Parental Controls Done Wrong

Or: Why Nintendo is not your friend

I have a Godson. He spends his summers with Her Ladyship and I. He is thirteen, and this year he arrived with a Nintendo Switch clutched lovingly in his hands. Hand-held gaming devices like this seem to come as factory standard equipment with every teen-aged boy (the girls all seem to want an iPhone and a boyfriend… but that’s another story).

Over the first few days he was here, he spent his every waking hour either playing Fortnite on his switch, or watching other people playing Fortnite on YouTube (oh, the ads! But that’s another story), while the switch was recharging.

I did a little research and found that a parental controls app was available for the switch, so I installed and set it up. And that’s where this cautionary tale begins.

First up, the philosophy of the app is all wrong. Instead of allowing parents to allocate screen time for good behavior, the app allows the parent to grant a daily limit that is fully available at the start of the day.

The practical application of this is that if you give your little “angel” three hours a day, then left to his own devices, he will burn through those three hours by 10AM… and be in an abominably foul mood for the rest of the day as he suffers from withdrawal symptoms. And this is precisely what happened until we discovered the “Suspend Software” option.

The “Suspend Software” setting is what actually allows the app to actually stop the Switch in its tracks. The default option for this setting is “OFF”, and this is just plain wrong, as this setting means that it does not disable the switch when the time is up. This is the equivalent of a “STOP” sign but with no cops around to enforce it; most of us will not stop… and neither will he, as he blows straight through the stop sign on his way to however many hours a day he wants. And he did. One day he racked up nearly nine hours before we realized what was happening. The default setting is effectively “Parental Advisement” or “Parental Control without control“. So make sure that you familiarize yourself with the “Suspend Software” setting and turn it ON.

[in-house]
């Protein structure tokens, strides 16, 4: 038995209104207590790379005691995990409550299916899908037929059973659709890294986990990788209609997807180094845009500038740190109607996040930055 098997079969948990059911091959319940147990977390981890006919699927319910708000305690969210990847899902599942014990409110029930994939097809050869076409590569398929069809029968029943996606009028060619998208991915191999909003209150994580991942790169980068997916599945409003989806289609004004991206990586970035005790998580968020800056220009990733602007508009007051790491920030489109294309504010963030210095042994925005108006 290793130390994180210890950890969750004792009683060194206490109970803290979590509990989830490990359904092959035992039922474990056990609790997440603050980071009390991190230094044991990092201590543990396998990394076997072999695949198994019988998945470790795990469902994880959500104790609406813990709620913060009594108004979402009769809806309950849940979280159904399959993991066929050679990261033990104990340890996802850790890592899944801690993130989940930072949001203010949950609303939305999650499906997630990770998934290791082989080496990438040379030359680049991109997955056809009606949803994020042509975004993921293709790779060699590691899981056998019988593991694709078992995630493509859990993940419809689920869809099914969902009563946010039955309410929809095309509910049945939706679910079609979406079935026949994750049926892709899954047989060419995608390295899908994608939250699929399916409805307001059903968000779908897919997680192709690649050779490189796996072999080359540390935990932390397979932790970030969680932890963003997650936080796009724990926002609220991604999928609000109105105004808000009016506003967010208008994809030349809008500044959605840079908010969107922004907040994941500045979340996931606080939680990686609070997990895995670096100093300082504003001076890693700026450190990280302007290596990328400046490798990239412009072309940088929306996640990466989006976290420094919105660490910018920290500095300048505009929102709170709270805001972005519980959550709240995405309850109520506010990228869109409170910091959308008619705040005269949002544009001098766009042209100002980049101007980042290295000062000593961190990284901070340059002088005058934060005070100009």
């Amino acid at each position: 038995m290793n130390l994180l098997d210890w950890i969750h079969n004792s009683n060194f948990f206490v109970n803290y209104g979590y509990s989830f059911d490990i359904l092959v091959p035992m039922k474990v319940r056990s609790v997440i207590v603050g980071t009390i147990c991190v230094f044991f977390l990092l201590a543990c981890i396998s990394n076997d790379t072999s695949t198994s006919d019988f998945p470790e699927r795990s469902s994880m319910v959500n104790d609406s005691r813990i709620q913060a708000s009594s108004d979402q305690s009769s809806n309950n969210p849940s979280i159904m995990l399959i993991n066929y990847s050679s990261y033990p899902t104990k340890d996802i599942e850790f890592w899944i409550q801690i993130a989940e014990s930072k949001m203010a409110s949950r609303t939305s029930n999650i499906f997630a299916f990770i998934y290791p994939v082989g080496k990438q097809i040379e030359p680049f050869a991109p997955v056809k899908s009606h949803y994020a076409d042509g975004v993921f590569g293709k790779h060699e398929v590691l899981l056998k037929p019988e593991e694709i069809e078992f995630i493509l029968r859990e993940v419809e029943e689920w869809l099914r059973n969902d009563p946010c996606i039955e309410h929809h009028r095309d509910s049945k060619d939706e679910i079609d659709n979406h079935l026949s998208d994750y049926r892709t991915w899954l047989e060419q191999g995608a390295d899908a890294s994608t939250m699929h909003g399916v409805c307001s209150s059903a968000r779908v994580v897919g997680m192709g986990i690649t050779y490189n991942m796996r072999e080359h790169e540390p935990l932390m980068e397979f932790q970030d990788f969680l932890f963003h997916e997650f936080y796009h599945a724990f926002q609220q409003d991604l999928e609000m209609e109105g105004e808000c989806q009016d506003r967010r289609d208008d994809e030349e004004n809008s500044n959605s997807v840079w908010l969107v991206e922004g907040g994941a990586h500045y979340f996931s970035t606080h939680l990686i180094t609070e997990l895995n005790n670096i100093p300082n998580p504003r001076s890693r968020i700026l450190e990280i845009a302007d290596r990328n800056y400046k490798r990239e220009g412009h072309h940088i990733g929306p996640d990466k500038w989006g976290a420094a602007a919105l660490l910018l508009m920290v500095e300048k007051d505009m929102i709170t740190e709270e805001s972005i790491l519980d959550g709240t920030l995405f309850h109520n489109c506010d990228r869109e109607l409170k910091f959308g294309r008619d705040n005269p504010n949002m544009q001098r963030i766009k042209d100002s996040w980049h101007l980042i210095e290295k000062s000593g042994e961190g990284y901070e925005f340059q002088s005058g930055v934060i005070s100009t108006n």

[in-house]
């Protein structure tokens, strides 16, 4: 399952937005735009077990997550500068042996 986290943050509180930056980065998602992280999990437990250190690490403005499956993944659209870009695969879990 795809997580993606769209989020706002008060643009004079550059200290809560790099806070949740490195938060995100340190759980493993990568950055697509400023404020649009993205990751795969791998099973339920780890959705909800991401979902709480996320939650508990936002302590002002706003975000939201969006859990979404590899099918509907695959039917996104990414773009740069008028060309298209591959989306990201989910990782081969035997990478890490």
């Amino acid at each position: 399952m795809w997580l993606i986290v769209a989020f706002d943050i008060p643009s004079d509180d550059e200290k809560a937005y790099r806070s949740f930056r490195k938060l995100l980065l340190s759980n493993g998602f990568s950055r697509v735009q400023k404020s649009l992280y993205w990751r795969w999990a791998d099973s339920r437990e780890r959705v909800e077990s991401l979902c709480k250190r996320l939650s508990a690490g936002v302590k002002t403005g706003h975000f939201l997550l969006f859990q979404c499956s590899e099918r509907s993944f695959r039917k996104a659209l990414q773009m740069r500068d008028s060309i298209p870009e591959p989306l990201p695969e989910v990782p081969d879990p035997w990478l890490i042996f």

For me, the real problem with this app is with its design philosophy: instead of rationing time out throughout the day, the this app is designed to deliver the whole allotment up front. This is analogous to the two models for “pocket money”: allowance, or commission.

  • An allowance is given to a child irrespective of behavior, and leads to entitlement thinking.
  • A commission is given dependent on behavior, demeanor and helpfulness.

Nintendo have gone with the “Allowance” model.,

The only way to implement the “commission” model of game time is to reset the time allowance to zero every morning. If you forget, there is nothing to prevent him from taking advantageous your forgetfulness, and that’s on you.

But there is another, more serious problem here:

You cannot set the daily allowance to zero!

The lowest amount is fifteen minutes. This means that there is no effective way to use this app to “ground” a rebellious or misbehaving child.

Another issue is that the communication between the parental control app is done through WiFi. This means that if a switch is out of the range of WiFi, parental control updates cannot be pushed to the device. It is my understanding that the switch features a version of Bluetooth that is deliberately made incompatible with open standards (to prevent non-Nintendo wireless products from being used); perhaps this should be extended to the app to prevent kids from avoiding updates.

I strongly suspect that Nintendo designed this app based on a focus group comprised of fifteen children and one adult.

Here’s a list of the changes I would make:

  1. Allow the starting allotment to be set to zero.
  2. Add a big red “You’re Grounded” button, which immediately stops a switch dead in its tracks.
  3. Add buttons for “Add Time”, with 15/30/45/60 minute buttons to allocate time.
  4. Implement a “please-please-please-please-five-minutes-more” button.

Until they do these things, or something like then, I have to assume that Nintendo is not your friend.

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